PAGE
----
Just take a few pictures (we have specific instructions for the pictures), tell us anything we need to know, and submit the photos over.
We’ll take a look and tell you if we see anything wrong.
Be aware, however, that virtual inspections don’t take the place of a real chimney inspection. The only way to really see the condition of your chimney is to have someone come out to look in person.
Disease and Smells
Having an animal in your chimney can be annoying. You’ll be able to hear them chirping or scratching the liner in your chimney.
You don’t want that distraction when you’re trying to watch football on Saturday, Sunday, and Monday night, do you?
But the real problem goes beyond the annoying sounds those pests make. When you use your chimney, the smoke and fire aren’t good for the animals, so they often die.
They’ll leave behind flies, maggots, feces, and other horrible smells and diseases.
Imagine the smell after sitting in the hot Virginia sun.
Even if they survive, think of all the other diseases they have anyway – rabies, roundworm, and histoplasmosis.
A lot of times, you can’t just remove them either. There are a lot of regulations around animal removal. The most common in our industry is the Chimney Swift.
Chimney Swifts are a species of federally protected birds. The birds and their nests are protected under The Migratory Bird Treaty Act. Harming a swift or disturbing an active nest is a violation of Federal law.
Maybe you think one bird can’t do that much harm, right?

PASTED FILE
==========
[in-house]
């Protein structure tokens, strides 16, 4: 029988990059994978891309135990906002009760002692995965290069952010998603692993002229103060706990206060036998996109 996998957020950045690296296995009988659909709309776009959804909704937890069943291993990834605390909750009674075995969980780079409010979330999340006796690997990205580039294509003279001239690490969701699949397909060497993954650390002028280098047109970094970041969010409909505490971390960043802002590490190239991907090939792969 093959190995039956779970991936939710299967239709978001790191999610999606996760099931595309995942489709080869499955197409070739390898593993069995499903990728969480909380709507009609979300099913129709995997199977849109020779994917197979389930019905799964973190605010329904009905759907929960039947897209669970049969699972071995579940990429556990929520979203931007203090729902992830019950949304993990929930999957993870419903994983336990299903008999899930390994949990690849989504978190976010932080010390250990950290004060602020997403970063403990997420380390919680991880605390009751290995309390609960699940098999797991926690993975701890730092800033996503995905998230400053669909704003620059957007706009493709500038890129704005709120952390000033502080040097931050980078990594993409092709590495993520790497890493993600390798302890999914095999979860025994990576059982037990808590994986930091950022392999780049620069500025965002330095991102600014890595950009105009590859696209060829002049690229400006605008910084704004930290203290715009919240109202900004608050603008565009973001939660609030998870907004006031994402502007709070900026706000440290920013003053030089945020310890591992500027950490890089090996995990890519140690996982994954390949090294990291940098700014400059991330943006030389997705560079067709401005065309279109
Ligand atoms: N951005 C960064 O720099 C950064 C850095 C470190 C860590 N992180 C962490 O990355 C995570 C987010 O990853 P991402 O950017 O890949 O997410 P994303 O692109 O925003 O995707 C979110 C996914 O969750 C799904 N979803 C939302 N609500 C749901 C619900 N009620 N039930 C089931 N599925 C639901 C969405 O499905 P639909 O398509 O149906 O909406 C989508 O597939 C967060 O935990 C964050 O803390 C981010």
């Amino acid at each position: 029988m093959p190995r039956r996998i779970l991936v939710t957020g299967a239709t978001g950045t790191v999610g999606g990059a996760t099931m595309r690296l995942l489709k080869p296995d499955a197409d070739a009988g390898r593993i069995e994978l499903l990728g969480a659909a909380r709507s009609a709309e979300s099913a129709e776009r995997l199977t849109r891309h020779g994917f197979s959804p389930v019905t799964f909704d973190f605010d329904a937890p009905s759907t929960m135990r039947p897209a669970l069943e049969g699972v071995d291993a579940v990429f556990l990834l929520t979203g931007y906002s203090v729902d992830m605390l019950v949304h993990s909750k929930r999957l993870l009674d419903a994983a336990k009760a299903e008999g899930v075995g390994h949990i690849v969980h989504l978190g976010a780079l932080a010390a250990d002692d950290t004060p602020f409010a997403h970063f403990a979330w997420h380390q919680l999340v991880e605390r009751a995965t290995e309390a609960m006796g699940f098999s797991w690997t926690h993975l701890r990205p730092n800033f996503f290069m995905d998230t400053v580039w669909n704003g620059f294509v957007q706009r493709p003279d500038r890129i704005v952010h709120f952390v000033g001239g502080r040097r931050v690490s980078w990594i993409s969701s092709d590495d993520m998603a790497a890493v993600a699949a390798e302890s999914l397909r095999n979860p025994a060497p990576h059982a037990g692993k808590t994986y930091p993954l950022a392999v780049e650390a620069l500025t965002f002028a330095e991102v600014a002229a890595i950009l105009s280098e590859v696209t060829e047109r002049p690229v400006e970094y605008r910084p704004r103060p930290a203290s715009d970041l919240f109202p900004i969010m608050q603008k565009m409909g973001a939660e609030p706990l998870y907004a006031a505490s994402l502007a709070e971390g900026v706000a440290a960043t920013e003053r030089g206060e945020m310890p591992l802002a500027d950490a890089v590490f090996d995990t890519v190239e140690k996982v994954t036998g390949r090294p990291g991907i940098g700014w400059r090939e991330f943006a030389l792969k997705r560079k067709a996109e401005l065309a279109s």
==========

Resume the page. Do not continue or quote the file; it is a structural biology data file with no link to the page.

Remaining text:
Sure, if it’s just one bird.
Chimney Swifts are tiny and often referred to as “flying cigars.” Depending on the size of your chimney, you could have THOUSANDS of chimney swifts nesting in your chimney.
The best way to avoid all of this hassle is to just do what you can to prevent them.
Sure, gas fireplaces burn cleaner. But you should still clean them. Creosote is still present in gas combustion, albeit in smaller quantities. All of the dust, soot, and dirt that builds up should also be removed.
- Turn the pilot light off. You can call your gas company and they’ll do it for you if you don’t know how.
- Remove your ceramic logs and grate. Clean these with a lint-free cloth or brush.
- Vacuum any loose particles inside the fireplace.
- Use a wet cloth to clean soot and any stains in the firebox. For stubborn stains, I like to use a water-vinegar solution.
- Clean your glass doors with a streak-free window cleaner or warm water and a lint-free cloth.
- Replace your grate and logs
- Clean the gas fireplace and surround
Wood Burning Fireplace
Cleaning a wood-burning fireplace can be a much dirtier job than cleaning gas fireplaces. Before starting, I recommend you wear old clothes you don’t mind getting dirty, goggles, and a facemask so that you don’t breathe in any dust or ash particles. Also, be sure to lay some newspapers on the floor in front of the fireplace and cover any nearby furniture.
- Empty the firebox by removing the grate and any remaining wood logs.
- Clean out the ash. You can store the ash in a metal container and recycle it in your garden. Also, try to reserve a small amount to use when it gets cold again. The ash can help maintain fires.
- Vacuum any remaining debris in the firebox.
- Use a wire brush to scrape away as much creosote on the walls inside the fireplace as you possibly can. You can mix baking soda with water to make a paste to apply to the creosote to help scrub. Rinse the surface with water.
- Use a damp lint-free cloth to clean any remaining soot and dirt inside the fireplace. Rinse the surface with water and dry with a lint-free cloth. Don’t forget the damper too!
- Use a streak-free window cleaner to clean the fireplace glass doors.
- Clean the masonry surround and mantle.
- Scrub the grates using the water-vinegar solution. Consider doing this outside on your patio or in your garage.
- Replace the grates in the firebox
First, turn your gas off to the fireplace. Make sure your firebox is cool before attempting to close the flue.